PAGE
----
Heading on a voyage to the European Arctic? With Aurora Expeditions, you’ll have the chance to explore some of the world’s most isolated, beautiful landscapes, as well as encounter the incredible local wildlife.
Here are our top ten to watch out for on a cruise to one of our favourite destinations, Spitsbergen.
1. Hornsund fjord
Gape at the beauty of this incredible fjord measuring 12 kilometres wide, which opens onto the Greenland Sea. Small bays and glaciers border the coastline, with blue icebergs hovering above the water’s edge.
2. Gnålodden and Wanny Woldstad’s hut
Jutting from the headland into the waters of the Hornsund fjord is Gnålodden, one of our landings on the Spitsbergen Odyssey. In the midst of the stark landscape, you’ll find a hut that was once home to Wanny Woldstad. This infamously tough female trapper from Norway left her taxi job in the 1930s to brave the Svalbard wilderness in pursuit of Arctic foxes and polar bears.
3. Walruses at Kapp Lee
Kapp Lee, found on Svalbard’s third-largest island, Edgeøya, was once a hunting ground for marine mammals, especially walruses. The great toothy creatures were almost hunted to extinction until they became a protected species in Norway in 1952. Today, you’ll be able to see hosts of walruses lazing on the shore, just make sure you keep a safe distance!
Read more: A brief destination guide to Spitsbergen
4. Bird cliffs at Alkefjellet
One of the most striking sites in Svalbard, the bird cliffs at Alkefjellet stretch for kilometres, the sheer vertical face home to countless Brunich’s guillemots. An incredible place for spotting Arctic birdlife in the summer, Alkefjellet is also home to Kittiwakes and Glaucous gulls.
5. Svalbard reindeer
Like something out of a fairytale, these hardy, furry creatures can be spotted throughout the Svalbard peninsula, roaming in small groups. A protected animal since 1925, there are about 10,000 reindeer left in the wild here.
To find out more about these wonderful animals, you can read our Svalbard reindeer Wildlife Fact File.
6. Pack Ice
As we attempt our Spitsbergen circumnavigation, our captain may try and pick a path north and cross 80°N latitude. Along the way we’ll spend time on the bow of the ship admiring the sheer expanse of pack ice that fills the sea. This ice-filled region also offers us a good chance of spotting our next must-see in Spitsbergen.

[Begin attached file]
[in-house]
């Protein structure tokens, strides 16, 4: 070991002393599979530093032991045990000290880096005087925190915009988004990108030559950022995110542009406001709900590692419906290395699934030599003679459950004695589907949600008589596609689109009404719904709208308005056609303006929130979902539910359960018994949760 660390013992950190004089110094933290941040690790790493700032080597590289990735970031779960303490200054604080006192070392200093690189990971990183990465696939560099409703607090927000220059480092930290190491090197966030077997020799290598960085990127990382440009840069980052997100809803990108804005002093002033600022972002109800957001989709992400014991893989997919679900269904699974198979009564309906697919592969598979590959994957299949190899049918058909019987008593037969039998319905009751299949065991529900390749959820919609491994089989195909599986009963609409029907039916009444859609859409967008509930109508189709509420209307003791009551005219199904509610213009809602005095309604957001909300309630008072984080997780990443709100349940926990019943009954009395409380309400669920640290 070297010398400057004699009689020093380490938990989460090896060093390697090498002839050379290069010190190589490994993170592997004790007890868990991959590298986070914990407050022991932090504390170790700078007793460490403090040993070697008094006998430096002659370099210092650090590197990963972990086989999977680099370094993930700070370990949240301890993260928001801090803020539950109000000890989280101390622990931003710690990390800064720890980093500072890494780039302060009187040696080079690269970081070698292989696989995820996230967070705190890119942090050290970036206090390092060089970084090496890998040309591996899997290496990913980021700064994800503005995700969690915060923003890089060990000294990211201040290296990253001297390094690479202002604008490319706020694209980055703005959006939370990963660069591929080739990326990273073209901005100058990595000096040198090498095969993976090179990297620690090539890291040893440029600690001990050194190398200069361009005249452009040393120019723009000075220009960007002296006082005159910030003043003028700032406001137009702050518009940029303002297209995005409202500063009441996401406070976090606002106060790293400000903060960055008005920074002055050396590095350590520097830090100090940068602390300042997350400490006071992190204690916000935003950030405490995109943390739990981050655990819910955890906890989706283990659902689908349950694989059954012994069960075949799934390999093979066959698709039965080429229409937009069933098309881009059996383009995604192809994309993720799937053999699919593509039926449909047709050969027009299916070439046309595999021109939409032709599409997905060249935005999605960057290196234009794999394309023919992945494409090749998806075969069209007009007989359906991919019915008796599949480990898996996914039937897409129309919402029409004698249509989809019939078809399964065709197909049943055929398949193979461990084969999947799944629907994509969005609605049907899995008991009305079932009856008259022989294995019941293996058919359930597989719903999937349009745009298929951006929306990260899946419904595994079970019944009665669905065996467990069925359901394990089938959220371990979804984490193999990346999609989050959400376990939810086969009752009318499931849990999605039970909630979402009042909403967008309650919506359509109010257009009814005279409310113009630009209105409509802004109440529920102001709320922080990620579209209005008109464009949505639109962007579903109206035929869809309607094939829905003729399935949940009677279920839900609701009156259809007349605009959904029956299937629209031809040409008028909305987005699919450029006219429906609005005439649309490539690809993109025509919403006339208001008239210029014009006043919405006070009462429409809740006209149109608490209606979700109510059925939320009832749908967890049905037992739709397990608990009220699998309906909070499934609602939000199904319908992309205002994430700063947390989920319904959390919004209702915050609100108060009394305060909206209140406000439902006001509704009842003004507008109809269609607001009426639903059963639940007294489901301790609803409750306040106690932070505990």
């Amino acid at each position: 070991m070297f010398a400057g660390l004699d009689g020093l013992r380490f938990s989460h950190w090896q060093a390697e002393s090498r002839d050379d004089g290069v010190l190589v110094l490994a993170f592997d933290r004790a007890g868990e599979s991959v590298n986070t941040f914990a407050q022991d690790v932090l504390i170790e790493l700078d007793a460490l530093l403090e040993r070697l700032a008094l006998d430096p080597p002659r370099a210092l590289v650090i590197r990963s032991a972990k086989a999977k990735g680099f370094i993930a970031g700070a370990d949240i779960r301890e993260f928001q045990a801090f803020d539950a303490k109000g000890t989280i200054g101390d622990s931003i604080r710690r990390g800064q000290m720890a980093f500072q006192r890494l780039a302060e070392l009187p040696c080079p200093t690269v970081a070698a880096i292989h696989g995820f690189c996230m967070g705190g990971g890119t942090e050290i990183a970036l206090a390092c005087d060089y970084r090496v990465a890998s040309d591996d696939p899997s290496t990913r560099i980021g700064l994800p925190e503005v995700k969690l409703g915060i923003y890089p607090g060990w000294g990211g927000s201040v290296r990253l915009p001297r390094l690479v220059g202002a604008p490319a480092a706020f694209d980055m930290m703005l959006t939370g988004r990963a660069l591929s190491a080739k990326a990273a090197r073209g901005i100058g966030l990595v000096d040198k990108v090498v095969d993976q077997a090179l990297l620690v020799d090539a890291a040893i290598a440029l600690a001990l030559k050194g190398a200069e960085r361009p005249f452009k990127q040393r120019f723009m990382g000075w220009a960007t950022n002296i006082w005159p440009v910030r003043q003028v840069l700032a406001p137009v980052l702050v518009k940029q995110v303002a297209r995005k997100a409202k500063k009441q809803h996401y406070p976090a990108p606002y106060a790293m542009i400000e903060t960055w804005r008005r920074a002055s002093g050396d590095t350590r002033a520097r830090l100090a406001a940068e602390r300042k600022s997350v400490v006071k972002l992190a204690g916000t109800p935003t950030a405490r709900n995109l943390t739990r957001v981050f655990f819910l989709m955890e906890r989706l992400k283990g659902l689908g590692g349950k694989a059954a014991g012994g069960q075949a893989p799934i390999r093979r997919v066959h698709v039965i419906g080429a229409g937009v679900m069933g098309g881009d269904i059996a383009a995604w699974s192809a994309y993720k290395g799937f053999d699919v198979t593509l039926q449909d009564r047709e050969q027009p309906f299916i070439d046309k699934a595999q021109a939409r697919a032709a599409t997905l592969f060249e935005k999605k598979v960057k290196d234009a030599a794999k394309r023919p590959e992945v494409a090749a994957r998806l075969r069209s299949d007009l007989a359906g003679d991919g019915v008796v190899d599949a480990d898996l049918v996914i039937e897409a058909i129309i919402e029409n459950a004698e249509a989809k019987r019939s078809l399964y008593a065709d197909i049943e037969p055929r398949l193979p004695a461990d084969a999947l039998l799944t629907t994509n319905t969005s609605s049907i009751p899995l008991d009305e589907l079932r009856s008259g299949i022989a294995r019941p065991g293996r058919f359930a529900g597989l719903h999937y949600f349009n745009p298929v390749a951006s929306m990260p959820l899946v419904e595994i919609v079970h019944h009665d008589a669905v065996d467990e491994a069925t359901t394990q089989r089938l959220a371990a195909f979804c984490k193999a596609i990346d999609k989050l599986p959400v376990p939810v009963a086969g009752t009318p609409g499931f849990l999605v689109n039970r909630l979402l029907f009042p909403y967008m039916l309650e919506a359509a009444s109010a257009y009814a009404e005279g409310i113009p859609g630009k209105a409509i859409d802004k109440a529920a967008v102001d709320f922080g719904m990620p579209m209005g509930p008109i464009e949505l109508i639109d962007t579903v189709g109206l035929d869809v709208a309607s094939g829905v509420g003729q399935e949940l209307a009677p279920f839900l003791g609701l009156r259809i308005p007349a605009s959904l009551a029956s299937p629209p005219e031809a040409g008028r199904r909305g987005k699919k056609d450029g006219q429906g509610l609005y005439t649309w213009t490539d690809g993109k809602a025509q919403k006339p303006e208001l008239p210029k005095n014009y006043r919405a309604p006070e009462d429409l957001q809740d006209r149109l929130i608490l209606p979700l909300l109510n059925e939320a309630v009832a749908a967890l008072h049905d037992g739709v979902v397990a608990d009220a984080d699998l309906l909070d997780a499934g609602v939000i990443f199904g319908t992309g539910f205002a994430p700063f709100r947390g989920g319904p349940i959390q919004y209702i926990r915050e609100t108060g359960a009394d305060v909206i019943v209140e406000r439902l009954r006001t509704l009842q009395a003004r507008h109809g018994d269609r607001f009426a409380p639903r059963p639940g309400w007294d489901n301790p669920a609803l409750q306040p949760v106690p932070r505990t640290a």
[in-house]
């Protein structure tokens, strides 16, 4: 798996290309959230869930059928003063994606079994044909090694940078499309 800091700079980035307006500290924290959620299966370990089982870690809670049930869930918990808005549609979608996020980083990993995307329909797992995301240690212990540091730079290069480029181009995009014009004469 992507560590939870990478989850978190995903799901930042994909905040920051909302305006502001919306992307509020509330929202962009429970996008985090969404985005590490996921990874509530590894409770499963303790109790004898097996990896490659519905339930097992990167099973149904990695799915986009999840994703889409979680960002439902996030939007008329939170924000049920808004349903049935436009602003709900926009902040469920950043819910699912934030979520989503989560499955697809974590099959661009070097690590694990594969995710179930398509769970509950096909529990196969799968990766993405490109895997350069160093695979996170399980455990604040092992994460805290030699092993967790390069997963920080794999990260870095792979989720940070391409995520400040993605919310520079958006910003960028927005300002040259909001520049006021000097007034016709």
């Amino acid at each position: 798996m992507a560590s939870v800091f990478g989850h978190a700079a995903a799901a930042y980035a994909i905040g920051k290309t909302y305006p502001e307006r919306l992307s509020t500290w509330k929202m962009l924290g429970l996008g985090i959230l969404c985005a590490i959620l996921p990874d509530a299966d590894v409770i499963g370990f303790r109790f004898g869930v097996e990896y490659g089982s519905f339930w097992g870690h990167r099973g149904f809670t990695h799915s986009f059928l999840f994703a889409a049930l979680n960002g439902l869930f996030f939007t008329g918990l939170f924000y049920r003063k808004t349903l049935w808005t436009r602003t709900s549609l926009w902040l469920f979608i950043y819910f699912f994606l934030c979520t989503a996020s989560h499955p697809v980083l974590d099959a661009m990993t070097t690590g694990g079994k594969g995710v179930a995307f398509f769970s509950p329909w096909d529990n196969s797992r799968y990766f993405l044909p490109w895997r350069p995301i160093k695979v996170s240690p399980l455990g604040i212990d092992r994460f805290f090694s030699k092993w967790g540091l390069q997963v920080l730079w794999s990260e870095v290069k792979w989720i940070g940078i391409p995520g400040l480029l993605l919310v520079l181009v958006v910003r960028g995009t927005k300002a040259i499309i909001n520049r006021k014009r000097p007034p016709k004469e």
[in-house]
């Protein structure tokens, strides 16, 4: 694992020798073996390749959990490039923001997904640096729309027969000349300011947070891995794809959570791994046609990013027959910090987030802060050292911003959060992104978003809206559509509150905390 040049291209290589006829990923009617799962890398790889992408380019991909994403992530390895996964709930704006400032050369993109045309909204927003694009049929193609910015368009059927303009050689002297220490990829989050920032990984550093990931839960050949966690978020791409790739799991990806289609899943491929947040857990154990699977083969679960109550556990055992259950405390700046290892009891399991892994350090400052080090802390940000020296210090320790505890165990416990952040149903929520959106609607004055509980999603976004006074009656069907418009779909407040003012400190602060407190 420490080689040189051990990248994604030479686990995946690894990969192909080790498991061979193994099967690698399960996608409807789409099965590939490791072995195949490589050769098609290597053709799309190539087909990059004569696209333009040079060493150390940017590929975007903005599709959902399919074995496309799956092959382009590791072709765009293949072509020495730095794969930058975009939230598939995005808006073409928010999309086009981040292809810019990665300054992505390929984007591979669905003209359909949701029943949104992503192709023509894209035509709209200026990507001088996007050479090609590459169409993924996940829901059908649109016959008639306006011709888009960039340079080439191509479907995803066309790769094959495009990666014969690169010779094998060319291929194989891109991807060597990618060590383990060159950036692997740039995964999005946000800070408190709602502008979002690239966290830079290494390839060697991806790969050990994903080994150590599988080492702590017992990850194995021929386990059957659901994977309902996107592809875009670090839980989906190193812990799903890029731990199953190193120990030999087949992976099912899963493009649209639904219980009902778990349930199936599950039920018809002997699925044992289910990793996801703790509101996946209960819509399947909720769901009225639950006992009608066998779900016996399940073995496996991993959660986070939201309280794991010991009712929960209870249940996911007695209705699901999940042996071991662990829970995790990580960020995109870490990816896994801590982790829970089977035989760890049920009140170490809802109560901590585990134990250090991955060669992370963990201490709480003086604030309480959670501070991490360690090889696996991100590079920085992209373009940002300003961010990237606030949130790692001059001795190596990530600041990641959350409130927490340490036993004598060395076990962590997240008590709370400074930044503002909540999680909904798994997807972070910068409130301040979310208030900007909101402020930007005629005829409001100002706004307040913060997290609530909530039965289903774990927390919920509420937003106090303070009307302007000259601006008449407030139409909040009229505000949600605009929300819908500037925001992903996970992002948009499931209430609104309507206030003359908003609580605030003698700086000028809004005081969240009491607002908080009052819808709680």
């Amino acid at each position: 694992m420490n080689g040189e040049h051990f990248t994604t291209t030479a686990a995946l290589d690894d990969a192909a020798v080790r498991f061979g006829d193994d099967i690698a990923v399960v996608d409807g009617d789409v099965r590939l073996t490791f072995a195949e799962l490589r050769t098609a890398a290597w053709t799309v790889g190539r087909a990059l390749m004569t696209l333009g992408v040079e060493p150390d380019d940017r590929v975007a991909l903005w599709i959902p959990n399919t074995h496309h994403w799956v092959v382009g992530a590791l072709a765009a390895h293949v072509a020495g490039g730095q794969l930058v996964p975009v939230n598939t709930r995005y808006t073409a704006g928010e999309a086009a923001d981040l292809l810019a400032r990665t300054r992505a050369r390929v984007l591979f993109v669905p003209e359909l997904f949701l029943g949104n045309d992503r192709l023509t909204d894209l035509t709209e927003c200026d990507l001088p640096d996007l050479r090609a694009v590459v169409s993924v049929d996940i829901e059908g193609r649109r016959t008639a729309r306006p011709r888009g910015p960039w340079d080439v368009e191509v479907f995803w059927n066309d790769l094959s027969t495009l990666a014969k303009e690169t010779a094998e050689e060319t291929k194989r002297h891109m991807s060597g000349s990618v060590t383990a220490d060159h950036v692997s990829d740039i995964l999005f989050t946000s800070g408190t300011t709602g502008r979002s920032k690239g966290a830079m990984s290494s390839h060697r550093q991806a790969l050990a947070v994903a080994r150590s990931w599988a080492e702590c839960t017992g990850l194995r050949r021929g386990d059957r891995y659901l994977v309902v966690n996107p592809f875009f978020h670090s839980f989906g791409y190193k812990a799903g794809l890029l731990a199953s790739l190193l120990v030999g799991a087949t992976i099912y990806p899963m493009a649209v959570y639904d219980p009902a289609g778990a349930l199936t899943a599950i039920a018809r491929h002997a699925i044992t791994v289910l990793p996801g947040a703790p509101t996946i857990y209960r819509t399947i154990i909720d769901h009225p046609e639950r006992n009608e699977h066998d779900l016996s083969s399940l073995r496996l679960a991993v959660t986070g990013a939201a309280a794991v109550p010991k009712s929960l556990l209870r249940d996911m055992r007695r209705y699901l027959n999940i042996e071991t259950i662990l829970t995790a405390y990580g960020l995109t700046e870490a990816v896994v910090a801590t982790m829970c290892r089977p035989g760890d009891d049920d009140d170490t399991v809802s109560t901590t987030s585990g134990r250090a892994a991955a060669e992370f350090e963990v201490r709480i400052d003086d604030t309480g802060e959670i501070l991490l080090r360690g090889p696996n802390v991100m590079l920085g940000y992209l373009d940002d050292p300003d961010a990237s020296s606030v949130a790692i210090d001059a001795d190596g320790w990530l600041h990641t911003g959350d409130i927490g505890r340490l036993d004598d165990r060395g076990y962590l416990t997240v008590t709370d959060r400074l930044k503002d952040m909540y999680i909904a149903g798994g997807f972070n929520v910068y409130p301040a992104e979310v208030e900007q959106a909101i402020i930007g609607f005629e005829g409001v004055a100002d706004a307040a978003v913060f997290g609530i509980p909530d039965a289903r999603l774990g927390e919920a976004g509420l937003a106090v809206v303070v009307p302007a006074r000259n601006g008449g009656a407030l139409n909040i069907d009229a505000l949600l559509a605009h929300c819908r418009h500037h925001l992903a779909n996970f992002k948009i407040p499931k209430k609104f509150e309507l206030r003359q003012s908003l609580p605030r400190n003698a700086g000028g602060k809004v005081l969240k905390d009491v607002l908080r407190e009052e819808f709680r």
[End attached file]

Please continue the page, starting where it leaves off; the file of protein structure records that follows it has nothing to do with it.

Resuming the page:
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7. Polar bears
These great bears are one of the Arctic’s top predators, preying on seals, as well as a range of other smaller prey. The largest species of bear, the polar bear comes in at a height of up to 1.5 metres tall on all fours, and can rear to a towering 3 metres on its hind legs. Your expedition crew will advise you on how to stay safe around these mighty creatures – they’re safest admired from a distance!
Read more: Studying glaciers with a Glaciologist
8. Rijpbreen glacier
Expanding into the bay of Bengtssenbukta, the Rijpbreen glacier is truly a magnificent sight to behold. The Rijpfjorden’s glassy waters make for a great place to go kayaking, allowing paddlers to get up close and personal with the Rijpbreen glacier. Be sure to sign up for this incredible activity, as places are limited!
9. Arctic foxes
Spot these elusive creatures if you can! The Arctic Fox is well adapted to surviving in the extreme temperatures of the Arctic. Its pale, white-grey-blue coat helps it to blend effortlessly into their icy habitat. Find out more in our Arctic Fox Wildlife Fact File.
10. Polar bears crossing sign
Polar bears are a part of life here in the Arctic, so it only makes sense to alert those passing through to keep an eye out for these mighty beasts. Get a snap of this road sign while you’re in Longyearbyen!